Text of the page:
Beyonce’s long-awaited seventh studio album, Renaissance, has been praised by critics as “another remarkable record” in her catalogue and a “celebration of living abundantly”.
The 16-track work has arrived six years after her last full-length solo offering, 2016’s Lemonade, and was preceded by the house music-influenced single Break My Soul.
The album, which was leaked early, has been billed in an official release as a “celebration of a club era when anyone who felt like an outsider sought each other and formed a community of freedom-seekers to express themselves creatively through the rhythm, which we still celebrate today”.
It received high praise from The Times, scoring four out of five stars, with the reviewer concluding the piece by writing: “Most of all, the impression Renaissance gives is that Beyonce, whose singing is as dynamic as it has ever been, has replaced overthinking with disco grooving.
“It doesn’t seem like a bad way of dealing with the age of anxiety.”
The four out of five star sentiment was echoed by The Guardian, whose reviewer said of the album: “Renaissance falls short of being Beyonce’s best full-length, but it still fulfils her liberationist aims.
“It’s a celebration of living abundantly and outside the realms of others’ expectations, and acts as a reminder of how rare it is to witness this hyper-drilled artist simply having fun on her own terms.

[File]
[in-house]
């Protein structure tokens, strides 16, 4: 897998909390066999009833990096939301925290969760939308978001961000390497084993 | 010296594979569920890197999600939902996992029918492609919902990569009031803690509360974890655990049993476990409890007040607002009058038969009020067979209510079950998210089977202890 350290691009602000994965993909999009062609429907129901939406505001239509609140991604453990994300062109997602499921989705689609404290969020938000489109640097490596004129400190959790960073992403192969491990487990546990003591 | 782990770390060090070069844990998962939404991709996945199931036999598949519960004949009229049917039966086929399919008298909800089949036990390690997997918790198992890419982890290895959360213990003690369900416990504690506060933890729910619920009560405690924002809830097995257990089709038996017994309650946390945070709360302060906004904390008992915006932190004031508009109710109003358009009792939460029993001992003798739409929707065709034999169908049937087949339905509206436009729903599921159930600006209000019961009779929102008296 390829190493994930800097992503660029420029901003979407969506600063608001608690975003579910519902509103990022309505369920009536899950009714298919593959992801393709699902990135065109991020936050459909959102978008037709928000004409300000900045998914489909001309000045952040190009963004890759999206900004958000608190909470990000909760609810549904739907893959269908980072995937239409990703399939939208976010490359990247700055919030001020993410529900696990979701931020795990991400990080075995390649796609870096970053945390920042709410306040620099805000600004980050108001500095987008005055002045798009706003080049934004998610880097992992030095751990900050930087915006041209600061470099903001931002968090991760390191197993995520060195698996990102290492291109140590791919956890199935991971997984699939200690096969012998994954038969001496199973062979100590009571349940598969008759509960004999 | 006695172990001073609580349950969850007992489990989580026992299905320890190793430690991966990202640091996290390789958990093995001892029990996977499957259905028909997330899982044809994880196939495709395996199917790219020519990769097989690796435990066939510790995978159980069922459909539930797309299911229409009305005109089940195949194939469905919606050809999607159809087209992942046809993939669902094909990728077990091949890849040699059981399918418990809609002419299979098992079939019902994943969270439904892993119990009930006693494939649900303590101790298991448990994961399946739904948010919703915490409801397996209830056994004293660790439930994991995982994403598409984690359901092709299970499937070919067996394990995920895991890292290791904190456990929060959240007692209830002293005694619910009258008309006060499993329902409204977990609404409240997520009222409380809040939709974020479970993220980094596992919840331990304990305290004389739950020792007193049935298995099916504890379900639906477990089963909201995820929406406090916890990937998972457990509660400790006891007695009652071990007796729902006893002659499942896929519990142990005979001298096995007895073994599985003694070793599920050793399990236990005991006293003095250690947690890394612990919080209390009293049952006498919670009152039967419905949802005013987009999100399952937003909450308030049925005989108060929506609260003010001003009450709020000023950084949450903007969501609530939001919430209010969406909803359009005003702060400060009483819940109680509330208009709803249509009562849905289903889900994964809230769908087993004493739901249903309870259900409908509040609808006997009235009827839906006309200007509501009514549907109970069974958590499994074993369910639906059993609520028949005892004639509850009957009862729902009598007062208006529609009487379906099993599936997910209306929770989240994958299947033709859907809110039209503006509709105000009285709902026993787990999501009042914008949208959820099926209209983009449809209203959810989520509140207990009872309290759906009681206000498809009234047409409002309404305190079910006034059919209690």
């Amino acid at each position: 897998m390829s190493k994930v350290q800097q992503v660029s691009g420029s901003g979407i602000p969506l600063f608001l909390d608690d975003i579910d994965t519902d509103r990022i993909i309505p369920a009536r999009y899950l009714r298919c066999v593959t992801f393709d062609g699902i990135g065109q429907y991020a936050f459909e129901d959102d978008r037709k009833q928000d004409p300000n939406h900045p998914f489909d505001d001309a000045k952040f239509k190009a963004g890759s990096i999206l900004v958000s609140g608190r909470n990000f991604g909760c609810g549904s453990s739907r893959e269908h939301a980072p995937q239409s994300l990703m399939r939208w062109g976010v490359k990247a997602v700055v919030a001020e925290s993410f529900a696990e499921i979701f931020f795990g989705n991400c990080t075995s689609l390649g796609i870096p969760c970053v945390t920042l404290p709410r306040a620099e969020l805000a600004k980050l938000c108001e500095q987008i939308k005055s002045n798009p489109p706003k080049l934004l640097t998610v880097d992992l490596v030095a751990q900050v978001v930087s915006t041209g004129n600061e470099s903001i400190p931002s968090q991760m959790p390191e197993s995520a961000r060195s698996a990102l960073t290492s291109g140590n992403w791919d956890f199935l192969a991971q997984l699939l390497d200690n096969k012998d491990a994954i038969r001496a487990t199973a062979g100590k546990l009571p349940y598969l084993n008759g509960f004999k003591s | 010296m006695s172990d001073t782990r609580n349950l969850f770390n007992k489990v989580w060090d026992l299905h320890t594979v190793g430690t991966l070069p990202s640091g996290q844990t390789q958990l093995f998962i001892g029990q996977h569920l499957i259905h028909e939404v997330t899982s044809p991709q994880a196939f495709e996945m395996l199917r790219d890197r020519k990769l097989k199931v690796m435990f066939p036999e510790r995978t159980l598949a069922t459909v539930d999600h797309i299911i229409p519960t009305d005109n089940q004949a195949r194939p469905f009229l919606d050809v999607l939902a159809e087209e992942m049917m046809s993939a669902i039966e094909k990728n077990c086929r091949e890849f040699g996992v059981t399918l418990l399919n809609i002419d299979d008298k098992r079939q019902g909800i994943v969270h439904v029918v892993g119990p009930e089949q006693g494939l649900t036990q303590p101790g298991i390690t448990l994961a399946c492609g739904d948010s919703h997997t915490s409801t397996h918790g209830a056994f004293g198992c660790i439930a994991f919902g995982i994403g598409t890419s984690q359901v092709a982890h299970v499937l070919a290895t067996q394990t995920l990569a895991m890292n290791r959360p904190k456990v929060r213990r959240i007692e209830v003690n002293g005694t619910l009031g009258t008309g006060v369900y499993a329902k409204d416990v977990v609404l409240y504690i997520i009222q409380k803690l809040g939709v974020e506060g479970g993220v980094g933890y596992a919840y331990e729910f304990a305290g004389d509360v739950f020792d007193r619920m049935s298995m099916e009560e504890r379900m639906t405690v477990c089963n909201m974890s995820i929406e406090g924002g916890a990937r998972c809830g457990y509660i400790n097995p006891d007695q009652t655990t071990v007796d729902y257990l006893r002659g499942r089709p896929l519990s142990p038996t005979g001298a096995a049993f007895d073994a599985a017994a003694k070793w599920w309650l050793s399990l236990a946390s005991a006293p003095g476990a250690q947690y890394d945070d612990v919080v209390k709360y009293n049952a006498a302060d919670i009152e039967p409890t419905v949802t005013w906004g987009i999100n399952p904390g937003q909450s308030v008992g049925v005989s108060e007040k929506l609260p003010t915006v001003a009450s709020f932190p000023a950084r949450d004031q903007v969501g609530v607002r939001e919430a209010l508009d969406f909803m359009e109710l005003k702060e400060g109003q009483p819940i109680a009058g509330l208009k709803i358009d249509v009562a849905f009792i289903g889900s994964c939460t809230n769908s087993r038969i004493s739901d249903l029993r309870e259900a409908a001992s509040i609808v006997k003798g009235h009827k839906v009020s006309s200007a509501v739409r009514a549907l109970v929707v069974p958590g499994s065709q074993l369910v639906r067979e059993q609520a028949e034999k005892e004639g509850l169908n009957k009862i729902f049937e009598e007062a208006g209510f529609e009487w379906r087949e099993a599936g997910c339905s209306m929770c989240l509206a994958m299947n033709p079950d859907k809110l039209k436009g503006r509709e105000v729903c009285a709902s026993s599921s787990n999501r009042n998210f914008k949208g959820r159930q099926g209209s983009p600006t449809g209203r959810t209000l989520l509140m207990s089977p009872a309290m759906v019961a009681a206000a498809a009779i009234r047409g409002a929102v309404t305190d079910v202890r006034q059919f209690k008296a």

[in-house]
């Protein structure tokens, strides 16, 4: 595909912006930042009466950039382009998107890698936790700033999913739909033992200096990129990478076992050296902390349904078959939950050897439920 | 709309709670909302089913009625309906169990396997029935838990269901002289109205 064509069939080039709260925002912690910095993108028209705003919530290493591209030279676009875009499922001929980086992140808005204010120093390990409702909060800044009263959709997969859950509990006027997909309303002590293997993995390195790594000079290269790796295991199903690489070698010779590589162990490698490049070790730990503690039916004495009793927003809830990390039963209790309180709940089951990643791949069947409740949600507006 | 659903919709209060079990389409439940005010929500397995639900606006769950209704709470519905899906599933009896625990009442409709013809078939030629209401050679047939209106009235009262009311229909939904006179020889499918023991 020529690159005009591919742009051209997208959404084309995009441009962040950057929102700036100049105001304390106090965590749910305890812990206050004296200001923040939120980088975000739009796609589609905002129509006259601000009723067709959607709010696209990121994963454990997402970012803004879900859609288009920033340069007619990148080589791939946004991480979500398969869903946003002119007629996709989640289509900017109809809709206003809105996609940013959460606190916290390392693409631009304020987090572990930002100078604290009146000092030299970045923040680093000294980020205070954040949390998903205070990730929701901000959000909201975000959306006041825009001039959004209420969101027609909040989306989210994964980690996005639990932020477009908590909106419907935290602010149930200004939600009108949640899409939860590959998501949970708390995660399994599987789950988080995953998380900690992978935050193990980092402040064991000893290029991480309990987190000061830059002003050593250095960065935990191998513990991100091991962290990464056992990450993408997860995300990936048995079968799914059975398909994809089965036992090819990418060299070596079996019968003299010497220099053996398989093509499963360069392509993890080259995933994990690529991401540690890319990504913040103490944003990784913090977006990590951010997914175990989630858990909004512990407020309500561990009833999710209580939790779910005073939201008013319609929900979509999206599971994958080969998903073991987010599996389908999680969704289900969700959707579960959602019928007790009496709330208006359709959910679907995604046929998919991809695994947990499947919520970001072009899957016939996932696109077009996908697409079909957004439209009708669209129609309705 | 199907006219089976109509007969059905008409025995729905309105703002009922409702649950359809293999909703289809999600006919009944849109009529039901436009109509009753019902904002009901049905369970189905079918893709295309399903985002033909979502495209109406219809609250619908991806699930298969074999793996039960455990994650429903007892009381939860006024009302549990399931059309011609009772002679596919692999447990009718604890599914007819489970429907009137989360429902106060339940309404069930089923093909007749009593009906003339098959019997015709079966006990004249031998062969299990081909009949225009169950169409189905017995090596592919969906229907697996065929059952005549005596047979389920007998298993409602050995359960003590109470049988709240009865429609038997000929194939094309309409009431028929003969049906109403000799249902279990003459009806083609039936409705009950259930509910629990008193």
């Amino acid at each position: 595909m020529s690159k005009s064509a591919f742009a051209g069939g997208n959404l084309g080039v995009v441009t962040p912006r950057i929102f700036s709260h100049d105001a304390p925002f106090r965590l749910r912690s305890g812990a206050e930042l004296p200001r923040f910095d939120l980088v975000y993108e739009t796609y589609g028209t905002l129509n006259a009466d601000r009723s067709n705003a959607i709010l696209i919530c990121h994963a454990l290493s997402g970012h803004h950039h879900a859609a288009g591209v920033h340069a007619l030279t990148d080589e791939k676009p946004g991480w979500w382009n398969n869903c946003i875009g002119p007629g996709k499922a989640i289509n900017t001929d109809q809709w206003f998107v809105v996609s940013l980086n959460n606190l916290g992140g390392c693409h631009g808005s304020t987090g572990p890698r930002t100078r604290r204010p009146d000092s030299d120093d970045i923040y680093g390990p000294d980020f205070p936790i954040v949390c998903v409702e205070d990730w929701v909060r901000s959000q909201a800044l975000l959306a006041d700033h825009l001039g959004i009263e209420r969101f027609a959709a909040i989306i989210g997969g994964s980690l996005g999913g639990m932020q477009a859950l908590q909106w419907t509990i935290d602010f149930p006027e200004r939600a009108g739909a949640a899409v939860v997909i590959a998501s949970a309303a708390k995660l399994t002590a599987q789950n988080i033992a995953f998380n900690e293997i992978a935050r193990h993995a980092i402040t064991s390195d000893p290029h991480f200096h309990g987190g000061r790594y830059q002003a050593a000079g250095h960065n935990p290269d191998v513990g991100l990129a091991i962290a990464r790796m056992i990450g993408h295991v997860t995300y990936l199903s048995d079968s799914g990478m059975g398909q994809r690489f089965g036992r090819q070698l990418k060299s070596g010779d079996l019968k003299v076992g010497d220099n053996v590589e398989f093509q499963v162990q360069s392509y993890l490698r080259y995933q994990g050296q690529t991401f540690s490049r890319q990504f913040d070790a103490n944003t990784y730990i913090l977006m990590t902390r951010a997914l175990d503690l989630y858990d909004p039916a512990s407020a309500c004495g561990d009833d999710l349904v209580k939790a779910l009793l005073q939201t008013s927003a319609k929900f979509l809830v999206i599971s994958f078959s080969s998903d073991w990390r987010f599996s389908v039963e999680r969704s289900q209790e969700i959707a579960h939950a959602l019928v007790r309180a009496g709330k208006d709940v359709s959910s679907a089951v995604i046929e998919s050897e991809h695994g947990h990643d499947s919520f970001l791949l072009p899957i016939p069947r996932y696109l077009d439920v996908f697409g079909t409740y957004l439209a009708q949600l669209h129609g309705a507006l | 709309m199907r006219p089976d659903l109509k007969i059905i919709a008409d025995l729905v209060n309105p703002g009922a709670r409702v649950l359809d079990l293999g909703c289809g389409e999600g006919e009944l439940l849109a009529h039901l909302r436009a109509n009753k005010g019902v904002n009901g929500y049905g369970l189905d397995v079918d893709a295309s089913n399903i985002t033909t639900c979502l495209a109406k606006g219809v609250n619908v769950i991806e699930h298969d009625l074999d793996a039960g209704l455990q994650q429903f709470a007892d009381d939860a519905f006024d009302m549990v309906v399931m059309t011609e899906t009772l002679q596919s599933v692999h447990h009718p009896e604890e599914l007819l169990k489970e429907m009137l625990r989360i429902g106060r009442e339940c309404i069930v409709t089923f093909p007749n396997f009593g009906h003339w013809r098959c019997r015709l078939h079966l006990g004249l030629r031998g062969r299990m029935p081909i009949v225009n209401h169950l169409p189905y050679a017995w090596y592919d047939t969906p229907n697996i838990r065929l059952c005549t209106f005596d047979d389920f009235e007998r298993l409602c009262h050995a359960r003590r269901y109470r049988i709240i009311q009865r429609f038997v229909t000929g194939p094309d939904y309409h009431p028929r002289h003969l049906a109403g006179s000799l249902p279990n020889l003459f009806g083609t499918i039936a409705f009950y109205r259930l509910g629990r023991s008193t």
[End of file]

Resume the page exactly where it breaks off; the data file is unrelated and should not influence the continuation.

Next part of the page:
“Her sense of freedom throughout is palpable, and an infectious spur to action.”
NME, another publication who gave the album four stars, said it “marks the sound of an artist refreshed: this is her most relentlessly upbeat and fun record yet, one where she explores love, friendship and relationships across 16 spellbinding tracks”.
They added: “On Renaissance, she’s added another remarkable record to her repertoire, this time one to continue leading the charge to bring black culture back to the forefront of house and dance scenes.
“Renaissance does precisely what it says on the tin; the revival of black classics, and she makes sure a lot of love goes into that.”
Another four-star review came from the Evening Standard, whose critic praised the album’s sense of hedonism.
They said: “She’s ready to be superficial, appearing to have no bigger plan than lighting up the club on her most upbeat collection.
“Songs flow together like a club mix and while the beats shift across a wide range of dance subgenres, they rarely slow down.”
The Daily Telegraph also gave Renaissance four stars and described it as a “vast superclub of an album”.
The newspaper’s reviewer added: “But for all its inventiveness, its flavours exist within fairly narrow parameters.
“Still, these songs will be blasted out of cars, at house parties, in hotel rooms and on dance floors for years to come.”